The Deadly Bees is a 1967 British film produced by Amicus Productions and adapted from the novel A Taste for Honey.
The depressing story begins with overworked pop star Vicki Robbins (Suzanna Leigh) collapsing whilst lip-synching a "live" TV performance. Her doctor prescribes some immediate R&R for her, and packs her off to an old friend of his who has a farm on Seagull Island, isolated from the pressures of the outside world.
Said friend, Ralph Hargrove (Guy Doleman), is a surly, despondent beekeeper. This cheerful old guy is married to a surly, despondent old woman that smokes and only pets their dog. Vicki's vacation really kicks into high gear once she meets the rival beekeeper in town, one Mr. Manfred (Frank Finlay). note
As it turns out, there're killer bees on Seagull Island. People (and animals) are attacked, including Hargrove's wife, and Hargrove seems to be the prime suspect. Manfred enlists Vicki's help to find evidence to prove Hargrove's guilt and stop the attacks.
The film was the target of episode 905 of Mystery Science Theater 3000 in 1998, gaining it a certain amount of notoriety outside the British horror fandom. To read a recap of the MST3K episode, go here.
- Adaptational Villainy: The Manfred character wasn't evil at all in the book, and is hinted to be Sherlock Holmes himself. Inverted with Hargrove, who was the villain in the book, but is innocent in the movie.
- Asshole Victim: Invoked by Manfred on trying to kill Hargrove. He states no one would miss him because he was "rude".
- Bee Bee Gun: The bees are lured to their victims by a substance the killer calls "the smell of fear". However, by the time the film is over, everyone but the bees' intended targets is attacked, because the villain is actually extremely inept at placing the substance.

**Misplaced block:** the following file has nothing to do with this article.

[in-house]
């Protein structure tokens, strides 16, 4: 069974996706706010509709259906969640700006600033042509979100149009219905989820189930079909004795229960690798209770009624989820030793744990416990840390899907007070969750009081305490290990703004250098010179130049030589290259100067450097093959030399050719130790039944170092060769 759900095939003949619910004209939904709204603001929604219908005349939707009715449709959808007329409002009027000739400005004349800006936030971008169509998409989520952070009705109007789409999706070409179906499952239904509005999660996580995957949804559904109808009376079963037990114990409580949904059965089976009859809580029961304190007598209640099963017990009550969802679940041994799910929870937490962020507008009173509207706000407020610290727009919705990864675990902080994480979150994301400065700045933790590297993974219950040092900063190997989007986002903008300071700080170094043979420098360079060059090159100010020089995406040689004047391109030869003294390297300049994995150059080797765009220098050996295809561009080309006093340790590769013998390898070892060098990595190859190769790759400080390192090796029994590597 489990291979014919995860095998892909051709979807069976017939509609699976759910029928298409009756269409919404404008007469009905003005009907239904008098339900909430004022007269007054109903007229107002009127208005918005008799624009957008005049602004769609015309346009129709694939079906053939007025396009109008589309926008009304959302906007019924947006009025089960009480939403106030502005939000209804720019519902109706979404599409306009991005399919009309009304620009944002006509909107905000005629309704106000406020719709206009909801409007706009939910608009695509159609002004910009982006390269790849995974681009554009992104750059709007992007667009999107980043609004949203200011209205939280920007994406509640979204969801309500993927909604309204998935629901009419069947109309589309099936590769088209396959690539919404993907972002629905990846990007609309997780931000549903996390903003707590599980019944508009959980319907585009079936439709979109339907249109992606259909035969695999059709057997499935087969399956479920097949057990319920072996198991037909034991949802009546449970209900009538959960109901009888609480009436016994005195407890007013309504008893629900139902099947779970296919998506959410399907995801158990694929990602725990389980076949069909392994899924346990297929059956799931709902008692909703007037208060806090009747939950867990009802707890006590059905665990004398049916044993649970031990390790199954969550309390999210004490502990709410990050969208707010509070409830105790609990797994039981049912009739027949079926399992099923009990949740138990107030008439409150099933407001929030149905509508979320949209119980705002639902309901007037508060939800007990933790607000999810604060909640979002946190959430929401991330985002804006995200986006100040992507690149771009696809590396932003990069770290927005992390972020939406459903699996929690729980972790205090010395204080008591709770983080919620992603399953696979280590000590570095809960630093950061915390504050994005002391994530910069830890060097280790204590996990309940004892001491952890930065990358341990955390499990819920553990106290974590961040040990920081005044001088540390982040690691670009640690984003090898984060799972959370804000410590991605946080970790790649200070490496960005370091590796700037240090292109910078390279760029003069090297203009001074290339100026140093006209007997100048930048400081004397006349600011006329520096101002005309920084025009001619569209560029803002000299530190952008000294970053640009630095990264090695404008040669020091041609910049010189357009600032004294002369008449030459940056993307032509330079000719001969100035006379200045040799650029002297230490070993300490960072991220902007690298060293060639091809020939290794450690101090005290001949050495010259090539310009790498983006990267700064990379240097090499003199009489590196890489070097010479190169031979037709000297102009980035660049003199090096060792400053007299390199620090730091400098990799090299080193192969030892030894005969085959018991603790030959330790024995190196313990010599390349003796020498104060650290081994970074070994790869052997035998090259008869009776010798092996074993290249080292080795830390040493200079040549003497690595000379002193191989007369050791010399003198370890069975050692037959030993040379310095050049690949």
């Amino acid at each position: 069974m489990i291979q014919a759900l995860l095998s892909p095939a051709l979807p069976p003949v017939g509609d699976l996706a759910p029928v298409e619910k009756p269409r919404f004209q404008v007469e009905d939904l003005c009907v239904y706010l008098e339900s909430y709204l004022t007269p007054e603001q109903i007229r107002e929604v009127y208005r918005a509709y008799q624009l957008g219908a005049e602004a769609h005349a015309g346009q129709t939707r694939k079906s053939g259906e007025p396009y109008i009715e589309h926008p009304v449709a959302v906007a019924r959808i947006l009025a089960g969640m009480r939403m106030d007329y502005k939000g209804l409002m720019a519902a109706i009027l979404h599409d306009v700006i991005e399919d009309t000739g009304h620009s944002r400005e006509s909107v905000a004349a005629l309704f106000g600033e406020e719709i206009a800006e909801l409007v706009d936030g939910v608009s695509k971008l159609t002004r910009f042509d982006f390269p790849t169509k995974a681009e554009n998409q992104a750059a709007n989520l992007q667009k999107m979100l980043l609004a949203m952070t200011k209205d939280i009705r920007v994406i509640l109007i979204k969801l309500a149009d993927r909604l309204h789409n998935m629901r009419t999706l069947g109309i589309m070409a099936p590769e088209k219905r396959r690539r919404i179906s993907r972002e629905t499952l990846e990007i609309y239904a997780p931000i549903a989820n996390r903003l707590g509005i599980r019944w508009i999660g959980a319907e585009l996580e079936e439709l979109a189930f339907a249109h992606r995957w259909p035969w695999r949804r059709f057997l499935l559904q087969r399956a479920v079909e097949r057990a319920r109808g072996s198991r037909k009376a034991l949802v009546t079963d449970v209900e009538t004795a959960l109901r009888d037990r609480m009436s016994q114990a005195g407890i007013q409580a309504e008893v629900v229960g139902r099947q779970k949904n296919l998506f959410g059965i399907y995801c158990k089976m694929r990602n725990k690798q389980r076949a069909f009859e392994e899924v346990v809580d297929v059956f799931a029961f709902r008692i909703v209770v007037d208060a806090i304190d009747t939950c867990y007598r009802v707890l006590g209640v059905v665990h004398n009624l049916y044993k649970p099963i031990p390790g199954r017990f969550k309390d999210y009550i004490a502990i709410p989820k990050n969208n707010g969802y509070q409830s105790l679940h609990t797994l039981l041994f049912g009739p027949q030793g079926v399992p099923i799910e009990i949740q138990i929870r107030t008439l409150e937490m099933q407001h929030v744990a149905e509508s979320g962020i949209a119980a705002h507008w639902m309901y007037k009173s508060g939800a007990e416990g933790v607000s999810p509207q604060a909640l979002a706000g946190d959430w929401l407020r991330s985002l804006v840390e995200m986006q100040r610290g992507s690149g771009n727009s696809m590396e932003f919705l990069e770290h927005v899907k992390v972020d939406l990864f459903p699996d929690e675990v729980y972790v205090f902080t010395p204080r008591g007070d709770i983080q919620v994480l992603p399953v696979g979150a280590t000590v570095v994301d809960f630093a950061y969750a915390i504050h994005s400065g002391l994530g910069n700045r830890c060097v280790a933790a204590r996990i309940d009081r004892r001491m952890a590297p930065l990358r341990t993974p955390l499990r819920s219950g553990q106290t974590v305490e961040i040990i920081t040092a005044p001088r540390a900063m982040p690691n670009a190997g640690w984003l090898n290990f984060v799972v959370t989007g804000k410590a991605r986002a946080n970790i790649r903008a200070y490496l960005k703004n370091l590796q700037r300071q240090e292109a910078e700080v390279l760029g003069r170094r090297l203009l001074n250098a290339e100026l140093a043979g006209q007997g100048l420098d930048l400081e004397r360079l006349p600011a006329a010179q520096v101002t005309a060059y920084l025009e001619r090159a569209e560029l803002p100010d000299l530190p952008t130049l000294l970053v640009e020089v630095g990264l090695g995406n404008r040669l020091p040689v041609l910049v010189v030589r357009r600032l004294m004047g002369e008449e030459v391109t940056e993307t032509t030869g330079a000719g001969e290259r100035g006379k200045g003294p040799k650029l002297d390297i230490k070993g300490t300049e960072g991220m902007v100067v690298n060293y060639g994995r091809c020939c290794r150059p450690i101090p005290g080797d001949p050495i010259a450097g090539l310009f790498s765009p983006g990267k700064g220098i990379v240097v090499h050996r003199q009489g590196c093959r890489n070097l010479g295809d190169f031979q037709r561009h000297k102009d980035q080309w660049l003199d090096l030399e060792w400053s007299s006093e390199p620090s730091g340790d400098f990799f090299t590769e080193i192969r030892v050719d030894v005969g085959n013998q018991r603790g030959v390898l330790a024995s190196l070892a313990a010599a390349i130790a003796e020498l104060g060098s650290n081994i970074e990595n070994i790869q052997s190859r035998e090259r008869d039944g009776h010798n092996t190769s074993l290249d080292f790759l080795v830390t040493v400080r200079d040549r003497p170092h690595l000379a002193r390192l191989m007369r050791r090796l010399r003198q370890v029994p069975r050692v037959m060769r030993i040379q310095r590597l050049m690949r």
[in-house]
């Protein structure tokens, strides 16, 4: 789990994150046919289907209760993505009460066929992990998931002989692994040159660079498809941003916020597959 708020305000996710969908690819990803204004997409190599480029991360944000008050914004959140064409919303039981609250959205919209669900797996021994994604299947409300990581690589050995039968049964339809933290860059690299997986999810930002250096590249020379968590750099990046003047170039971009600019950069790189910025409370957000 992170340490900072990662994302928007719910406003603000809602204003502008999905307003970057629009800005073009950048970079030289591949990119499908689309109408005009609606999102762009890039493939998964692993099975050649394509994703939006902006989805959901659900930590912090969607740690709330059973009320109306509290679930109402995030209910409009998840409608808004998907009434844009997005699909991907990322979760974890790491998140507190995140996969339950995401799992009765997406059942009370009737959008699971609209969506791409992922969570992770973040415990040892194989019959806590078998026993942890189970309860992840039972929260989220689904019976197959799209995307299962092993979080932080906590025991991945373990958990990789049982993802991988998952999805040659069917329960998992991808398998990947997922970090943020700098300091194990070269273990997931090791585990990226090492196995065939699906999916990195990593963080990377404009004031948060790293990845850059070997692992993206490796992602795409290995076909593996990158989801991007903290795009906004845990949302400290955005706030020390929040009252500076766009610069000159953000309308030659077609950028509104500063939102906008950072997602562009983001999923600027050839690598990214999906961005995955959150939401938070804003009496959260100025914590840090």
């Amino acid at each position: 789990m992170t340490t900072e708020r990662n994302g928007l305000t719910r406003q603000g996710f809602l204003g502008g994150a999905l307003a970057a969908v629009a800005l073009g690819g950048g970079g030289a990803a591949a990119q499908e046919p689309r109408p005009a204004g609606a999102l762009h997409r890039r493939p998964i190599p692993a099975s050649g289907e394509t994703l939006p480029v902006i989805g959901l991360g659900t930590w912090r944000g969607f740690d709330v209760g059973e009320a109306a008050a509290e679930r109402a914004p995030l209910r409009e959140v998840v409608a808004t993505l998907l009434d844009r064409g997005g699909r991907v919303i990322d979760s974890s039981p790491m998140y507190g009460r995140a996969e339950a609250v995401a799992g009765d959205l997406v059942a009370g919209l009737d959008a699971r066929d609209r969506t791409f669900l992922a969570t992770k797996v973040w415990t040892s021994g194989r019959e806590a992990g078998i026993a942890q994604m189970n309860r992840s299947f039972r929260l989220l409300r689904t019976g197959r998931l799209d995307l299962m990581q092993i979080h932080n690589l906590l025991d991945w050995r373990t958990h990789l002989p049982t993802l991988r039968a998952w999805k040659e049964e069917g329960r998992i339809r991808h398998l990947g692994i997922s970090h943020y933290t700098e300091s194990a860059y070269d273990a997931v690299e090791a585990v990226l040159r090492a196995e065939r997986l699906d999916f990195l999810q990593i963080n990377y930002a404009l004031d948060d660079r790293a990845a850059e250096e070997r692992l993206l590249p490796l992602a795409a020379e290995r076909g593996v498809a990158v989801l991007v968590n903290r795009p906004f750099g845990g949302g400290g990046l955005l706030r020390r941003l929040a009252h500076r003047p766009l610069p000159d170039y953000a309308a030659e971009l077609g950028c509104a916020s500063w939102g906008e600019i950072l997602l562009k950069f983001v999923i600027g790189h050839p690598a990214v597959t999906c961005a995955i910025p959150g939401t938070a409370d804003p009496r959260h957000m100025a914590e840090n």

- Brick Joke: Harcourt (the Bowler-Hatted Guy) at the end was one of the inspectors from the beginning of the film, finally showing up late to investigate the bee-centric goings on at Seagull Island. Adding to the strangeness is that he's sporting a goofy grin and looks absolutely delighted to visit Seagull Island — which makes a little sense, given he's ignorant of everything that's happened and thinks that at most he'll be having a conversation with some ridiculous poison-pen crank.
- Car Chase: Late in the film, Vicki tries to drive off with Hargrove's Land Rover in a panicked escape attempt. As this was also the late 60s, she does this wearing only a coat and underwear.
- Distaff Counterpart: Vicki isn't in the original book at all; the protagonist is a male "country squire" type.
- Evil vs. Evil: Manfred claims that he suspected Hargrove was interested in using the killer bees for his own ends. It's not elaborated on if this was pure paranoia on the killer's part, or if he had a point.
- Fanservice: Vicki is seen in her underwear quite a bit in the film.
- For the Evulz: It's not quite clear why Manfred wants to kill Hargrove, except for the fact that he's a rival beekeeper and a bit of an asshole; then again, the letters he's been sending over the years don't indicate a very logical mind.
- From My Own Personal Apiary: In another Red Herring moment, Hargrove proudly informs Vicki that the honey she's enjoying with breakfast came from his very own bees.
- Good Adultery, Bad Adultery: Hargrove's wife suspects him of having an affair with Doris. His flirting with her doesn't help.
- Hoist by His Own Petard: In about two seconds, Manfred manages to spill his smell o' fear juice on himself and break the tape player pacifying his bees. Simple Darwinism takes care of the rest.
- Incriminating Indifference: Hargrove hated his wife. She's later killed by bees which everyone suspects to be Hargrove's, so we are led to assume that he's the one who did it. During the inquest, Hargove isn't sad at all, maintaining a proper British Stiff Upper Lip, which doesn't help his case on being innocent.
- Jerkass: Hargrove. Apart from the way he treats his wife, there's also the fact that toward the end of the movie, he's perfectly willing to let Vicki move out of his house and stay with someone whom he is absolutely certain is a murderer. Granted, she is pretty annoying.